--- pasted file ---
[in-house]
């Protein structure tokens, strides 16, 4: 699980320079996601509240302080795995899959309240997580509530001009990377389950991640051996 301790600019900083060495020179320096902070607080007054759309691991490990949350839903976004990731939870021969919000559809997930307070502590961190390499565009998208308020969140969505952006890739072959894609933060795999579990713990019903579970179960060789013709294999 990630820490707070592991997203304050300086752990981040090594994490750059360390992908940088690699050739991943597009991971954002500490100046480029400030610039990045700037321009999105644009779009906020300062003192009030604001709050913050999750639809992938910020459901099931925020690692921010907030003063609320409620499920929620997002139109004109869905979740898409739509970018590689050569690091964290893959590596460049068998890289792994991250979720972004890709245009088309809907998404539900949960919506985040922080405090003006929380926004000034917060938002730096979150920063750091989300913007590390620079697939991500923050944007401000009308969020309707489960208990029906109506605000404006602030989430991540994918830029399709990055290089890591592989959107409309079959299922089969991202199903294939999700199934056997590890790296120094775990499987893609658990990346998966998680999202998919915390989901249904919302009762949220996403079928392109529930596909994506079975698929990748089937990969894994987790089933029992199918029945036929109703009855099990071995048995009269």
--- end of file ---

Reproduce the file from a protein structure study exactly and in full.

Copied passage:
[in-house]
């Protein structure tokens, strides 16, 4: 699980320079996601509240302080795995899959309240997580509530001009990377389950991640051996 301790600019900083060495020179320096902070607080007054759309691991490990949350839903976004990731939870021969919000559809997930307070502590961190390499565009998208308020969140969505952006890739072959894609933060795999579990713990019903579970179960060789013709294999 990630820490707070592991997203304050300086752990981040090594994490750059360390992908940088690699050739991943597009991971954002500490100046480029400030610039990045700037321009999105644009779009906020300062003192009030604001709050913050999750639809992938910020459901099931925020690692921010907030003063609320409620499920929620997002139109004109869905979740898409739509970018590689050569690091964290893959590596460049068998890289792994991250979720972004890709245009088309809907998404539900949960919506985040922080405090003006929380926004000034917060938002730096979150920063750091989300913007590390620079697939991500923050944007401000009308969020309707489960208990029906109506605000404006602030989430991540994918830029399709990055290089890591592989959107409309079959299922089969991202199903294939999700199934056997590890790296120094775990499987893609658990990346998966998680999202998919915390989901249904919302009762949220996403079928392109529930596909994506079975698929990748089937990969894994987790089933029992199918029945036929109703009855099990071995048995009269």